Plan India
Satbir Singh Bedi | 08 Mar 2014

Plan India – an affiliation of Plan International is working in 11 states of India. For over 30 years, Plan has helped communities throughout India to help themselves, so that children have access to their rights including the right to protection, basic education, proper health care, a healthy environment, livelihood opportunities and participation in decisions which affect their lives.

Plan also work with Adolescents and Most at Risk Adolescents (MARA) who are vulnerable to HIV & AIDS.  
Young people (aged 10-24) constituted almost 400 million and represented on third of the Indian population. Adolescents aged 10-19 years constitute 325 million of the population, which is one fourth of the total population. It is generally acknowledged that significant proportion of young people experience high risk or unwanted sexual activity, do not receive prompt or appropriate care and experience adverse reproductive health outcomes. Indeed youth constitute a large proportion of the HIV positive population; it is estimated that over 35 percent of all reported HIV incidences in India occur among young people 15-24 years of age.
It is seen that among adolescents between 15 and 19 years of age, 8 percent of the girls reported sexual debut before 15 years of age, compared to 2.7 percent of the boys.  However, only 3 percent of the girls and 19 percent of the boys in this age group, who had had sex, reported using a condom the first time they had sexual intercourse.  Sexually active adolescents are vulnerable to STIs including HIV.  In the age group of 15-19 years, among those who have ever had sexual intercourse, 10.5 percent of the girls and 10.8 percent of the boys reported having STIs or symptoms of STIs.  In addition, 0.07 percent of the girls and 0.01 percent of the boys in this age group were found to be HIV positive. 
Preventing the transmission of HIV is one of the key challenges for adolescent survival and health.  Although AIDS is estimated to be only the eighth leading cause of death among adolescents aged 15-19 years, and the sixth leading cause among 10-14 year-olds, it takes a disproportionately high toll in high-prevalence countries. Investment in HIV prevention and treatment is critical to reversing the spread of HIV in adolescence.  Offering adolescents and young people high-quality reproductive health services and ensuring that they have sound knowledge of sexually transmitted infections, empower them in their choices and behaviors. Making such services and knowledge available in early adolescence, particularly for girls, is imperative; by late adolescence, the risk of infection for young people in high-prevalence countries is already considerable.
Why focus on adolescents?
1.            Their development may make them more vulnerable: They may have less knowledge, lack confidence and skills to make safer behavior choices, be less concerned about the future and more susceptible to positive and negative peer influence;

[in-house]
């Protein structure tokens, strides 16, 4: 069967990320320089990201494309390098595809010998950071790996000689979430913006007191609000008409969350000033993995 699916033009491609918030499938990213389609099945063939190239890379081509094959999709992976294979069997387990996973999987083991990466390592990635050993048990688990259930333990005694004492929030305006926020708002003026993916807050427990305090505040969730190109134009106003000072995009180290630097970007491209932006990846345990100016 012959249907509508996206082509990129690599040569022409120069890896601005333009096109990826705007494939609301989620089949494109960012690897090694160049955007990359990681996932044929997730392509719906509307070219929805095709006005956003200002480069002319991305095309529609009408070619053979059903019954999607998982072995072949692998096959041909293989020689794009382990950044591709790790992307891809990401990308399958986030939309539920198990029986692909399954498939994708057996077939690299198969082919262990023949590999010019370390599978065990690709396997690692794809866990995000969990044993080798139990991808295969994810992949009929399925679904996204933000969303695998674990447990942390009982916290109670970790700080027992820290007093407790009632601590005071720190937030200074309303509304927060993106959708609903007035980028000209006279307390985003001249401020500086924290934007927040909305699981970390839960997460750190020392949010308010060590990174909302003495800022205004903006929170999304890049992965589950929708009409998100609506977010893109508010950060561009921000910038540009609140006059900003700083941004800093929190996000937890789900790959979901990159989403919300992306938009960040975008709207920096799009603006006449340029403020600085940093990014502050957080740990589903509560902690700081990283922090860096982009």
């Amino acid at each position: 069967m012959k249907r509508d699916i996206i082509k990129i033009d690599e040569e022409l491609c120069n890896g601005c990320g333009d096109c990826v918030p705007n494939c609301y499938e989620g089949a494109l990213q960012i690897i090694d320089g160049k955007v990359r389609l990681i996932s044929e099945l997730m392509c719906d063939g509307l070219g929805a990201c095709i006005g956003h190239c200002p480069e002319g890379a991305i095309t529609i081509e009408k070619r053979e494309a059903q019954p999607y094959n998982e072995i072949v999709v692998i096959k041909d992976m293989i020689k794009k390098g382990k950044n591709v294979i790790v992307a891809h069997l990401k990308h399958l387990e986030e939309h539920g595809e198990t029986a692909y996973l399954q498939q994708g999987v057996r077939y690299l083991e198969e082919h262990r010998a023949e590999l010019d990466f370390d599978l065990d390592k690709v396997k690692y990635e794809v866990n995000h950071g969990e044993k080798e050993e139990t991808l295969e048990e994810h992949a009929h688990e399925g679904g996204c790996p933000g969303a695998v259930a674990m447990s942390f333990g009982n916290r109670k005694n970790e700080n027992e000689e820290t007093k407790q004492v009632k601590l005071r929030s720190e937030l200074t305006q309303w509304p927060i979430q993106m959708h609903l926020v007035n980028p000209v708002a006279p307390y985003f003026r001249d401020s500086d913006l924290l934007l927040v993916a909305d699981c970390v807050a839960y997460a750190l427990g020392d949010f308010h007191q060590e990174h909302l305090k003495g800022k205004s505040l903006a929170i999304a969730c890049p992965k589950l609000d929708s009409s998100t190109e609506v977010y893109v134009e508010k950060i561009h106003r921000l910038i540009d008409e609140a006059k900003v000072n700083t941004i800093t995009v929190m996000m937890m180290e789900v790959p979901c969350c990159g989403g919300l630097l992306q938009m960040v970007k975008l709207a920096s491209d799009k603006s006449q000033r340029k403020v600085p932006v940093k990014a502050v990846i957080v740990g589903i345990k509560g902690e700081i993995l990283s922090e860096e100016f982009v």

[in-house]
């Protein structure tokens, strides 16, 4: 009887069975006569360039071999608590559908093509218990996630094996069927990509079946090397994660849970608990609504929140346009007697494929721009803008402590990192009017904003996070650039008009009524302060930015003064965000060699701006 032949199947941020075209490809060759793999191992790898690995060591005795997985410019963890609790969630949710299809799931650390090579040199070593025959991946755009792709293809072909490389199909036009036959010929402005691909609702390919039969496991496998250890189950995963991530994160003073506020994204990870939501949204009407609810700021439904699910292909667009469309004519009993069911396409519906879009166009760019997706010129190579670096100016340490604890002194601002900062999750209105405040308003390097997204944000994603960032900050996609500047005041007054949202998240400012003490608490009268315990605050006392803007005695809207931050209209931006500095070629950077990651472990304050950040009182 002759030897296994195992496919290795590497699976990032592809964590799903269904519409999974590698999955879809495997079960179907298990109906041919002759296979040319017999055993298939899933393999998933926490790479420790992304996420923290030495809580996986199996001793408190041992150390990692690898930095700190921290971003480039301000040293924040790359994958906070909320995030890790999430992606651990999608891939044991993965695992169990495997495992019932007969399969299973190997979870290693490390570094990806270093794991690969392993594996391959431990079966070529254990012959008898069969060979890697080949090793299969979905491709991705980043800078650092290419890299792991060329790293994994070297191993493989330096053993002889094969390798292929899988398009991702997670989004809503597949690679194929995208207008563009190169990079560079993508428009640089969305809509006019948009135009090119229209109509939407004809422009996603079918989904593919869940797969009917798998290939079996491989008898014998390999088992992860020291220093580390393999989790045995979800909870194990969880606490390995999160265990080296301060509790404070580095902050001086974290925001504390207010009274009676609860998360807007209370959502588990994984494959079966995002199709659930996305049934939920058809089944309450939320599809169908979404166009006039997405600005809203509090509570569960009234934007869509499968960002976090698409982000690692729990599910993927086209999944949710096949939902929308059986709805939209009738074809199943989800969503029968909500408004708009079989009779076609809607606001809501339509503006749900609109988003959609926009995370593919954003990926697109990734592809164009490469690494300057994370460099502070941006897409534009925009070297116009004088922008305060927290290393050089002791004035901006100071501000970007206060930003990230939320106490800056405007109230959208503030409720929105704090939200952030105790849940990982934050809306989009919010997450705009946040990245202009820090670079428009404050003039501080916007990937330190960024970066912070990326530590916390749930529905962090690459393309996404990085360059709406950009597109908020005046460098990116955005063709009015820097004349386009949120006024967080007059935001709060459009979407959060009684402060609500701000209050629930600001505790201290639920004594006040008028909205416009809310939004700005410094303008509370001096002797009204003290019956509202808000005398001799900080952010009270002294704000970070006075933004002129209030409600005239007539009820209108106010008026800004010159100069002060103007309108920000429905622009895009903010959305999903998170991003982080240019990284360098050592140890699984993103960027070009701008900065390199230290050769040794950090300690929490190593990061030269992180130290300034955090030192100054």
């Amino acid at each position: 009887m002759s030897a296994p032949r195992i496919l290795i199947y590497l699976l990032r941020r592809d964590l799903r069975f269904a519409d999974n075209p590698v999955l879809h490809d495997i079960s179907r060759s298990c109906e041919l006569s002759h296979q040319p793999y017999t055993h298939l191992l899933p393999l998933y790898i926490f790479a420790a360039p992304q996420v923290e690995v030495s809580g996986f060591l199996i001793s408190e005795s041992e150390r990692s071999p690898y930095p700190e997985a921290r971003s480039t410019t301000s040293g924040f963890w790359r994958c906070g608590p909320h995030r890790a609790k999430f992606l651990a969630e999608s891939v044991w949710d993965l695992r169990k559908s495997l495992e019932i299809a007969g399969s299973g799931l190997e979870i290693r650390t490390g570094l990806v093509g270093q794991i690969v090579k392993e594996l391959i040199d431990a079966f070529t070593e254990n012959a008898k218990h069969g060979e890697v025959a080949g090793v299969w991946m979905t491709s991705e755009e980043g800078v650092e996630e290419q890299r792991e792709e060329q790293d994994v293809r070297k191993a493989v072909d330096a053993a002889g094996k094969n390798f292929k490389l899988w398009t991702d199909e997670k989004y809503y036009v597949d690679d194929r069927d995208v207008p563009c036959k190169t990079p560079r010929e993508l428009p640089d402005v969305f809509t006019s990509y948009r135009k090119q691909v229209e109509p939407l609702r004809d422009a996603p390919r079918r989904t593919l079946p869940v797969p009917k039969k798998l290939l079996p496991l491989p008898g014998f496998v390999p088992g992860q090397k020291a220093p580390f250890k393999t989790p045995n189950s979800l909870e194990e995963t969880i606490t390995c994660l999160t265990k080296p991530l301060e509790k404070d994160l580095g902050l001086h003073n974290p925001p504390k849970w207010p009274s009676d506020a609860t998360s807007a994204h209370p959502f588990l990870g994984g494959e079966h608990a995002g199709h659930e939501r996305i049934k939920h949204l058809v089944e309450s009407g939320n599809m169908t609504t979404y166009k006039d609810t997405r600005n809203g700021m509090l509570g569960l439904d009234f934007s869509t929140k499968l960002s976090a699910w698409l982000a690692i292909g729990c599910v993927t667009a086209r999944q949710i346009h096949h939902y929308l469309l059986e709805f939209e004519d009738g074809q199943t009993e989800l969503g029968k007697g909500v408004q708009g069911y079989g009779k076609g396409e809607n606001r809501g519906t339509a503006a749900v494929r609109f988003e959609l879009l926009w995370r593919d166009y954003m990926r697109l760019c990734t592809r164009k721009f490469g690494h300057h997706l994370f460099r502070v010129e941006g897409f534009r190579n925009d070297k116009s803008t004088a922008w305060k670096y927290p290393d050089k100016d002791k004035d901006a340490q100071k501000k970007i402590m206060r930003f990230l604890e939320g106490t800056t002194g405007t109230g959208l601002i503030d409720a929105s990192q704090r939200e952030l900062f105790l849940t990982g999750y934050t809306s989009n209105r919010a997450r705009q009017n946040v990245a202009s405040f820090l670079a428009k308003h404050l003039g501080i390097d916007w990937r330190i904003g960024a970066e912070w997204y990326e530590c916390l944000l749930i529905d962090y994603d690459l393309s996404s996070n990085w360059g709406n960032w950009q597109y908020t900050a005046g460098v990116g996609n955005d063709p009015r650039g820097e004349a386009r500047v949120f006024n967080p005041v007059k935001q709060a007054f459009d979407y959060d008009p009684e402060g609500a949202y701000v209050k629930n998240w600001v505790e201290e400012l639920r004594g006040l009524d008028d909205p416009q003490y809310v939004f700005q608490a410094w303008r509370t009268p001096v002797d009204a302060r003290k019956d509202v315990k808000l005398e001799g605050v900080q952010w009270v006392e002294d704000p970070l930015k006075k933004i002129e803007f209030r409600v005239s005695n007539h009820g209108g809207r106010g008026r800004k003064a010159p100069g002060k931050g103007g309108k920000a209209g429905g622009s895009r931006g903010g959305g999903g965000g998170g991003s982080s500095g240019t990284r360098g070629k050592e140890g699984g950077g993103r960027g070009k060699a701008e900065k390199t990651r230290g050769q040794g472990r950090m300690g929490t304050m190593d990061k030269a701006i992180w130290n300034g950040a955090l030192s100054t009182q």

2.            They are less likely to identify themselves as being a member of an ‘at risk group’ which can make them harder to reach;
3.            They may be more easily exploited and abused;
4.            They are less likely to have access to or use available services because of a lack of awareness, limited resources or legal barriers to accessing services as a minor;
5.            They are in the main still children- interventions cannot respond to them in the same way they do for adults;
6.            Their behavior is less fixed, so risk behaviors are sometimes experimental and temporary
Most at Risk Adolescents (MARA) and their vulnerability to HIV/ADS:
MARA is defined as adolescents whose behavior and living conditions put them at risk of contracting HIV. A meeting report and discussion paper from the Interagency Youth Working Group, USAID, the United Nations on HIV/AIDS (UNAIDS) Inter-Agency Task Team on HIV and young people emphasized to call more attention to young people within the groups considered ‘most at risk’ for HIV – those who sell sex, those who inject drugs and young men who have sex men. Due to their vulnerability one could also add Street and Working Children, Children of Female Sex Workers and trafficked children to the MARA category.
The above groups of adolescents are not prioritized as target group for HIV intervention in the National AIDS Control Programme-IV (NACP-IV) of Government of India. Other programmes are also not sufficiently to address on prevention of HIV amongst these adolescents.
To have a better understanding on addressing these adolescents Plan India seek ideas, suggestion, practical experiences or best practices from members, experts, NGOs, institutions etc on the following:
1.        What are the gaps and challenges on policies and programmes addressing HIV & AIDS amongst Adolescents and MARA who are vulnerable to HIV & AIDS?
2.        What would be strategies to address this issue
3.        What are the areas of convergence to address these adolescents and MARAs?